Barry Steinberg, owner of Direct Tire & Auto Service, passed away in his home of Boston, Massachusetts, after a long battle with prostate cancer on April 27. He was 75 years old, according to his obituary.
Steinberg started Direct Tire & Auto in Watertown, Mass., in 1974 after being drafted and serving in the Vietnam War. He grew the dealership to five locations in the metro Boston area and was named a Tire Review Top Shop Finalist in 2008.
According to the store’s Top Shop profile, Steinberg “made a conscious decision to compete in the arena of service rather than price, a move that quickly set Direct Tire apart from its peers.” The dealership is known for servicing high-end custom wheels and winning over customers with their service. “Be honest and don’t be greedy,” Steinberg told Tire Review in his Top Shop profile.
During his career as an independent tire dealer, Steinberg was known for his radio campaigns with clever marketing phrases that focused on educating the public – most notably about the Right to Repair Act and informing them they don’t have to return to the car dealer for regularly scheduled maintenance. He helped drive the “Right to Repair Act” into law, according to his obituary.
Steinberg also broke the mold by working with the Massachusetts Department of Corrections Work Release Program, giving former inmates a chance at employment and livelihood. He was a strong believer in mentoring and training young men and women, folding them into his Direct Tire family, which earned him fierce loyalty for over four decades, his obituary states.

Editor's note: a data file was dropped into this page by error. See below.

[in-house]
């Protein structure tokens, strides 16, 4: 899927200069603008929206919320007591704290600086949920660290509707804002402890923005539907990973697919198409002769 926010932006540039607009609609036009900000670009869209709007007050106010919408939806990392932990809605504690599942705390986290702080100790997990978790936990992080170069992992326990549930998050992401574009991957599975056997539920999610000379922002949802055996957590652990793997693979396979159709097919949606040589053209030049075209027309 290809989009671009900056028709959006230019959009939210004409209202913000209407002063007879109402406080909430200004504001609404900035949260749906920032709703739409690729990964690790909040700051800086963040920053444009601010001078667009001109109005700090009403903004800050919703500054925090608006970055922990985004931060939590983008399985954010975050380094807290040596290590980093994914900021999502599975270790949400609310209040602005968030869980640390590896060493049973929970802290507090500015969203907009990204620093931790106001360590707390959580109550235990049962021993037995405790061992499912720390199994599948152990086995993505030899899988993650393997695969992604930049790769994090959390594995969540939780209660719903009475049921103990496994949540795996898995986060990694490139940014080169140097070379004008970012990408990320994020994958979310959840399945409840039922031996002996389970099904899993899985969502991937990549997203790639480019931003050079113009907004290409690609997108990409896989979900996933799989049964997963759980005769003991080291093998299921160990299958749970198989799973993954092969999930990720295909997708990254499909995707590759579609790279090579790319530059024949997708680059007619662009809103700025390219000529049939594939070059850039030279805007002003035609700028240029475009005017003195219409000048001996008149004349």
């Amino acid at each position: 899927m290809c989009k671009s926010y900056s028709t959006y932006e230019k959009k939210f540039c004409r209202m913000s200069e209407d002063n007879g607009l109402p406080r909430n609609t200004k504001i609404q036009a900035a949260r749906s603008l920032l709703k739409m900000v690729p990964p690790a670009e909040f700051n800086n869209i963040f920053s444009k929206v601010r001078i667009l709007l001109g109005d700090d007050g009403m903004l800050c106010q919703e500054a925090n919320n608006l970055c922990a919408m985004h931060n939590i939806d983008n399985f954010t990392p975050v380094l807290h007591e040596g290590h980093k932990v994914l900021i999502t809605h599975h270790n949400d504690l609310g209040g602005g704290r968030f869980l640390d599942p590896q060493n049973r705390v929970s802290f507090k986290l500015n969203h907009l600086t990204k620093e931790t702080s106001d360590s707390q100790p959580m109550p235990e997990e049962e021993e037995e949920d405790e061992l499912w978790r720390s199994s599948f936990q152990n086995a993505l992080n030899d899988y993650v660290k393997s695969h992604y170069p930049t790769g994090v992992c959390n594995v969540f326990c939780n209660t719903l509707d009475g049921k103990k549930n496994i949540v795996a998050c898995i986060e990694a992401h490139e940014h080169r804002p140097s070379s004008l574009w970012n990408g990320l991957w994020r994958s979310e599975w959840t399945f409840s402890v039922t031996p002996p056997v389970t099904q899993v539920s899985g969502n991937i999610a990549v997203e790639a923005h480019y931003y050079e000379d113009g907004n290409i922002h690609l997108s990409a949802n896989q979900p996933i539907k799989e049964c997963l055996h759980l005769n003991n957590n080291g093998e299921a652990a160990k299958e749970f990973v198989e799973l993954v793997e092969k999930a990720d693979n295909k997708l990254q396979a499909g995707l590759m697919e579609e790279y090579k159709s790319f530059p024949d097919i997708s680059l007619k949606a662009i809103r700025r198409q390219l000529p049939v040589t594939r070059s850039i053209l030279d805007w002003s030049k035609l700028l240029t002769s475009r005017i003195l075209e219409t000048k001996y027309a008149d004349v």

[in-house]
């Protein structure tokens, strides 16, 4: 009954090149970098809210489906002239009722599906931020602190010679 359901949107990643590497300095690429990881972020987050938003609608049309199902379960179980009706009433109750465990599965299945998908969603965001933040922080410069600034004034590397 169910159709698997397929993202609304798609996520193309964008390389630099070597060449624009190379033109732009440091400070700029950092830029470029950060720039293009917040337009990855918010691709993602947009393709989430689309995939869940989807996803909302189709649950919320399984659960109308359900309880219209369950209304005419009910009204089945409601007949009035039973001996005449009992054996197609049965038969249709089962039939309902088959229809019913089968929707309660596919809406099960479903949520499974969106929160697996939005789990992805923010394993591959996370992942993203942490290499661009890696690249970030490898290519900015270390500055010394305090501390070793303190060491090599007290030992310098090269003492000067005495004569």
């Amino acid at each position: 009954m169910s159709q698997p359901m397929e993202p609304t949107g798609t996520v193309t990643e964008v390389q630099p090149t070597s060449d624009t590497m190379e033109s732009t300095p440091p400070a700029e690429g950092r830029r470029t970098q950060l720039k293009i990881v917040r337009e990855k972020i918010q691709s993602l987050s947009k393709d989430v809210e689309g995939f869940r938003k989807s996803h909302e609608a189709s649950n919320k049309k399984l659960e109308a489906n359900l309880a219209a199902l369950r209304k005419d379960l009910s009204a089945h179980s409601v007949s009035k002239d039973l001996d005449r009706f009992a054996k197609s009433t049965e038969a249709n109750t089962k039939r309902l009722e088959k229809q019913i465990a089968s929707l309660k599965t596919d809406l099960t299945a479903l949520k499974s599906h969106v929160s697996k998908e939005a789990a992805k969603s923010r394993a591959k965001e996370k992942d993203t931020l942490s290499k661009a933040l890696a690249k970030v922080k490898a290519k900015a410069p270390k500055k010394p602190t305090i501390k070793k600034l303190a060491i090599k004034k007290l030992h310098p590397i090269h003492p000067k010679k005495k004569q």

In his Top Shop profile, Steinberg detailed incentives he gives his employees, which included a vaction package, 401(k) and medical insurance. “I typically pay my people 15% to 20% more money than they could make anywhere else in this market,” he said. He also rewarded them by giving them a bonus check equal to one week’s pay on each anniversary of their employment date.
Support for the community was also close to Steinberg’s heart. He made sizeable donations to the Children’s Hospital Boston and the Greater Boston Food Bank, as well as to the Pan-Mass Challenge, a cycling event that raises money for cancer research. Direct Tire also sponsors a number of youth sports in each location’s town and gives to organizations including the Jimmy Fund, Watertown High Robotics Team and Peabody Little League.
“Barry was a well-known fixture in the Boston area, rarely going out on the town without running into a customer or friend,” his obituary says. “Barry was the person you called when you were in a jam or just needed advice. He was a hero to his four kids, and it wasn’t just because he doled out free ski lift and concert tickets. He always put everyone else’s needs before his own.”
According to his obituary, Steinberg went on to build one of the most well-known businesses in the Boston area, and made Inc. Magazine’s list of “26 Most Interesting Entrepreneurs” for helping to initiate the National Retail Tire Network, a trade group that turned competitors into peers.
Steinberg is survived by his wife, Penny, four children, and six grandchildren. According to his obituary, Steinberg met his wife, Penny, during the blizzard of 1978, and the two enjoyed a 41-year marriage. His happy place was driving his boat at top speed on Thorndike Pond. Then he would cut the motor, sit back with a martini and watch the sunset behind Mt. Monadnock.
Due to COVID-19, graveside service and burial will be private.